Taking off

A pilot at 17, Lorenzo Lizarralde learned to make wine like he learned to fly.
Lorenzo tasting room

By Caroline J. Beck

If it’s true you that have to be fearless to fly a plane, Lorenzo Lizarralde has a lot of courage. A self-taught pilot since the age of 17, he’s navigated the world in all sorts of flying machines including DC-8 cargo jets to South America and Europe-bound Boeing 747s. So it’s really no surprise that Lizarralde, at age 47 in 2008, took a flying leap and started a winery in Jackson, Mich.

With no formal training in enology, Lizarralde learned to make wine like he learned to fly — by reading, by studying and by seeking advice from others that blazed similar trails around the globe. Over years of doing his homework, what started as a passion for great wines resulted in a one-of-a-kind winery situated in the middle of an airpark: Here, where Chateau Aeronautique Winery overlooks the runway, Lizarralde’s home and hangar are one in the same.

Chateau Aeronautique
Photography by Mark Bialek

How did you first get into the wine business? My standard answer as to why or how I got into the wine business is…girls. The truth is that wine has always been my passion. It began with my first tastings and expanded as I visited wineries around the world; I loved the ambience and camaderie. When I discovered the benefits of cellaring/aging wines after buying and holding my first case of cabernet, I was hooked. Having the chance to actually create my own line of varietal and blended wines is a dream come true.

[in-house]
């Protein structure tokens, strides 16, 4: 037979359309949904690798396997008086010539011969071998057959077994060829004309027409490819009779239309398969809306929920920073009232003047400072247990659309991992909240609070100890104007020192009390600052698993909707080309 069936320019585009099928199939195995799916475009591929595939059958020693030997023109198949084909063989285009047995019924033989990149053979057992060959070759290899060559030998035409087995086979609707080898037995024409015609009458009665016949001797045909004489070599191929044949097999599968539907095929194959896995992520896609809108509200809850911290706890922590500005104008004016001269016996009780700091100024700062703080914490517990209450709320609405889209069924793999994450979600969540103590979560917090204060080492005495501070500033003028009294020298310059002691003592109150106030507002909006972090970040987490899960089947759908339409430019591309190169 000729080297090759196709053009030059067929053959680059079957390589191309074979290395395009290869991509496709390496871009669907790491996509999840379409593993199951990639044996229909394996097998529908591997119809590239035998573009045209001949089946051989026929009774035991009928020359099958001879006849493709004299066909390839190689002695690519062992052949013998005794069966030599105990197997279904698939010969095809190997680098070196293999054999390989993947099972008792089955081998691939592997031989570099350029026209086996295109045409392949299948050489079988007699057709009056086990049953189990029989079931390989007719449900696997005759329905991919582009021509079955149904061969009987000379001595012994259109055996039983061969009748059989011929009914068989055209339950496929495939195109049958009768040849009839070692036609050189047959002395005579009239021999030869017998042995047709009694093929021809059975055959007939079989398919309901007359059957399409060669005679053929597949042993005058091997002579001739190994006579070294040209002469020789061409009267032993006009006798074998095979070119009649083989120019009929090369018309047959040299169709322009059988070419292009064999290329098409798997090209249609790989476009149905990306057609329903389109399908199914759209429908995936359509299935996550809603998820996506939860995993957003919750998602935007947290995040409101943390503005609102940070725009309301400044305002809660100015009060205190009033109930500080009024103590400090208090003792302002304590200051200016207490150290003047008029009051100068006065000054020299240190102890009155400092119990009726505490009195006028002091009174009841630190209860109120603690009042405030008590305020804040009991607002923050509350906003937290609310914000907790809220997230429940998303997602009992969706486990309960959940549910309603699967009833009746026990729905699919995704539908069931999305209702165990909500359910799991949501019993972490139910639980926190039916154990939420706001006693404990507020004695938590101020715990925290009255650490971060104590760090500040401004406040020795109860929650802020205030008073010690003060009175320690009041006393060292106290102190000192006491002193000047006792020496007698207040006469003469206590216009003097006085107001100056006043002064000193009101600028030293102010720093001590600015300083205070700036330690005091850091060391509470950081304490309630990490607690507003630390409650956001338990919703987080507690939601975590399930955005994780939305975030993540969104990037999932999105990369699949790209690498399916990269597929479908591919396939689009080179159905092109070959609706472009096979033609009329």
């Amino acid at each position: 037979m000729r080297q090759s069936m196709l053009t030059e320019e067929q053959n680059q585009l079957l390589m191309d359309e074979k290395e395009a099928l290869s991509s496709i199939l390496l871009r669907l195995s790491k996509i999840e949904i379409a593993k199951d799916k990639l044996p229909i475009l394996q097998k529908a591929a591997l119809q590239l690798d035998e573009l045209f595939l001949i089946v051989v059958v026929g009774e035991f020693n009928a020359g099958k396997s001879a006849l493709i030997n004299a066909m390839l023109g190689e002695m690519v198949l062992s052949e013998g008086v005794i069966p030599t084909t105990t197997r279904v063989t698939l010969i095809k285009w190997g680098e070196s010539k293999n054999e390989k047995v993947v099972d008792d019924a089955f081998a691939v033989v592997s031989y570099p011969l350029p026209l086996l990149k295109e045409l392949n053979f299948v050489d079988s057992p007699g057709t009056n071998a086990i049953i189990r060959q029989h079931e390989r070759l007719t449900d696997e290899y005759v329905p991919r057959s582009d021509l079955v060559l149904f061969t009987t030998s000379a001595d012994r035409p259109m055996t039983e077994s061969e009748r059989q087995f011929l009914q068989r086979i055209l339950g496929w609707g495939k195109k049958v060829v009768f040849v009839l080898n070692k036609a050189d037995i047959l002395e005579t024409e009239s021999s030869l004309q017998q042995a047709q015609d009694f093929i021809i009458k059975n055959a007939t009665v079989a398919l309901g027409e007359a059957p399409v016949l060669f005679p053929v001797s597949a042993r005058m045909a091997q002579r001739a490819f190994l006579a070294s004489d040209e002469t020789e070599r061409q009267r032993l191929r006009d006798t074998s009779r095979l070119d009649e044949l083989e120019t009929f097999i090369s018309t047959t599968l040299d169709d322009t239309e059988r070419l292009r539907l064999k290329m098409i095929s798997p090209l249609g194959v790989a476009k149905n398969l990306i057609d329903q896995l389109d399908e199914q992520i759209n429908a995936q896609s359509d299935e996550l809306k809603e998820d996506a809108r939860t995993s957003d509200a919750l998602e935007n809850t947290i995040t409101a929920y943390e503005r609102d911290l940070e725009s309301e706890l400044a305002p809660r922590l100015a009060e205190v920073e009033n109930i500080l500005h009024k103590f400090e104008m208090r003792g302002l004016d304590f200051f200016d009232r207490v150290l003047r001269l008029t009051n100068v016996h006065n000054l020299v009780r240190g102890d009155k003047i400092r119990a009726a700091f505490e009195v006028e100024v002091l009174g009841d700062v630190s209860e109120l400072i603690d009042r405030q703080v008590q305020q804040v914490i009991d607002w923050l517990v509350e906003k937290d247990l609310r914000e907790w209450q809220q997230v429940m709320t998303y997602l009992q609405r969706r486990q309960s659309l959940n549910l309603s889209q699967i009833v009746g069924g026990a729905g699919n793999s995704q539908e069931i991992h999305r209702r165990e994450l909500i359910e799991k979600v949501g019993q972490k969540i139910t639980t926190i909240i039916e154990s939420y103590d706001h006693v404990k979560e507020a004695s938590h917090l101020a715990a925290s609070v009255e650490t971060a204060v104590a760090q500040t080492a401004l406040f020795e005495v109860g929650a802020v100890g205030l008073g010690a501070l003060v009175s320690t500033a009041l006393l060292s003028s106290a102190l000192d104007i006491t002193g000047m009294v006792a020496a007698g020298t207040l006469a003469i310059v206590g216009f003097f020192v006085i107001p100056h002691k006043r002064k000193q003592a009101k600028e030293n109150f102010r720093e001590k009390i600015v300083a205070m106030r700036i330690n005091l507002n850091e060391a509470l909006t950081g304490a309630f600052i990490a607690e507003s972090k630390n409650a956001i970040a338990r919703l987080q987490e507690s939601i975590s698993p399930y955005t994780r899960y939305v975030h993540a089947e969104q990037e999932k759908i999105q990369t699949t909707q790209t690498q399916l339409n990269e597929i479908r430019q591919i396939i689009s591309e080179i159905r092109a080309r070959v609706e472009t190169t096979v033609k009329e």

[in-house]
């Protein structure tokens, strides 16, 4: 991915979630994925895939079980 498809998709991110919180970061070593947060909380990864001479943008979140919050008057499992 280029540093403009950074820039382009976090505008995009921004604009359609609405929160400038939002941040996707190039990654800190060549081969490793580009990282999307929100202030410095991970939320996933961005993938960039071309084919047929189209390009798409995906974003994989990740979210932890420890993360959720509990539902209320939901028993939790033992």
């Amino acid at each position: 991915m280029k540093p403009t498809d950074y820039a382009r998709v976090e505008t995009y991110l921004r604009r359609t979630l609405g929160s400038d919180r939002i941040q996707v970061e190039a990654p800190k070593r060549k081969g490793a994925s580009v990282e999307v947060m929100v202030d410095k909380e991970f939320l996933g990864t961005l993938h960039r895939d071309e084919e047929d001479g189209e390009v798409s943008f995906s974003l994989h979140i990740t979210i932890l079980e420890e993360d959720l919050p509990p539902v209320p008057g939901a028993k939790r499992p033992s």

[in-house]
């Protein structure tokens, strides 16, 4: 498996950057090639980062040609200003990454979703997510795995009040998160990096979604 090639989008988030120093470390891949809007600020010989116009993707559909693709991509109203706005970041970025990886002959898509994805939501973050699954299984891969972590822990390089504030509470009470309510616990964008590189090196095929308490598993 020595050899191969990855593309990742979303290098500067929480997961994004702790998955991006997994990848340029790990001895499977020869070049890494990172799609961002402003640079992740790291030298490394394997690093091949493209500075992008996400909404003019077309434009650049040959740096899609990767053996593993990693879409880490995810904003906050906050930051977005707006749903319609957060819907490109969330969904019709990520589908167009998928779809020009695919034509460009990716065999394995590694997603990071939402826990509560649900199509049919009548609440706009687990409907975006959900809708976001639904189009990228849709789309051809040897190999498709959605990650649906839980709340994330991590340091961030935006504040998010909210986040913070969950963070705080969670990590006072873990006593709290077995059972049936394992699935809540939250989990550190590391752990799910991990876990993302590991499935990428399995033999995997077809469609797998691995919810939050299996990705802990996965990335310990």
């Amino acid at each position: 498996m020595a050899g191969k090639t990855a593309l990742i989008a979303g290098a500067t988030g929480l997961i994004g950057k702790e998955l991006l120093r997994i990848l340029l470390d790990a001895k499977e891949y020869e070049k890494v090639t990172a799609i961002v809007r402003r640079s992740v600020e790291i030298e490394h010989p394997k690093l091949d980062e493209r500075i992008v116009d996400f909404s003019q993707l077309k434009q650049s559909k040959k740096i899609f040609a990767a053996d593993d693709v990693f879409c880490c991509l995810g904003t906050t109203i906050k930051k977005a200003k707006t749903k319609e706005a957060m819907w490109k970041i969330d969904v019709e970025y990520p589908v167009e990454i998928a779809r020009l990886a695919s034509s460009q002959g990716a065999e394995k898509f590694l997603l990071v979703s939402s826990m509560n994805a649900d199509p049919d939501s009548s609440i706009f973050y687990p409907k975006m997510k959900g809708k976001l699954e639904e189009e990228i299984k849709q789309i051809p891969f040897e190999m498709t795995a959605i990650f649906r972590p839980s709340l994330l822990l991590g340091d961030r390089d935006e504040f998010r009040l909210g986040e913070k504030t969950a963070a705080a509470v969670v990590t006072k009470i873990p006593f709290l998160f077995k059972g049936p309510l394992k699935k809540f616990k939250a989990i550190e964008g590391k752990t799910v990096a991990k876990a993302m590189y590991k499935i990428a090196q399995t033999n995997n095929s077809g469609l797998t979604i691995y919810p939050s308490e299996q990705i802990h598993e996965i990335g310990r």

Where do you get your inspiration for those new blends? France is one of the best places in the world to learn about wine and I’ve been lucky enough to visit the key winegrowing regions of Bordeaux and Burgundy many times. The growing conditions, soil and climate are surprisingly a lot like Michigan, so there is no need to reinvent the wheel. Classic red grape varieties like cabernet sauvignon, cabernet franc, pinot noir, merlot and syrah all do very well here. White grapes like chardonnay, pinot gris and riesling thrive.

What is your favorite food and wine pairing? I like to keep it simple. The best pairings are those that put the food and the wine on an equal playing field. A big Bordeaux blend like our Aviatrix Crimson goes great with a nicely charred filet mignon. It’s all about finding the right balance of fruit, tannins, alcohol and oak that can stand up to a big, juicy steak.

Where do you like to go for a day trip? If I’m traveling by land, Greenfield Village and the Ford Museum are always fun. But once I’m up in the air, the sky’s the limit. Mackinac Island is a favorite and flying to small airports and airparks that dot the state in places like Frankenmuth, Kalamazoo and Grosse Ile are great destinations.

Chateau Aeronautique Exterior
Photography by Mark Bialek

Do you celebrate any special summertime traditions? Every time I release a new wine is cause for celebration, but it’s even better when joining other local wineries to celebrate the season.

What varietals are your customer favorites? It all depends on the season. During warm months, Aviatrix Passion — our cranberry infusion, semi-sweet Riesling — is a go-to wine for a refreshing way to cool off. When the temperature dips, people switch to our big reds and our barrel-aged chardonnay.

What’s next on your high-flyin’ horizon? I’m looking for a vineyard to grow my own grapes, but in the meantime, I hope to just enjoy life — and maybe find a girl to share all this fun with.

To learn more, visit chateauaeronautiquewinery.com. Caroline J. Beck lives in California’s wine country and Lexington, Mich. 

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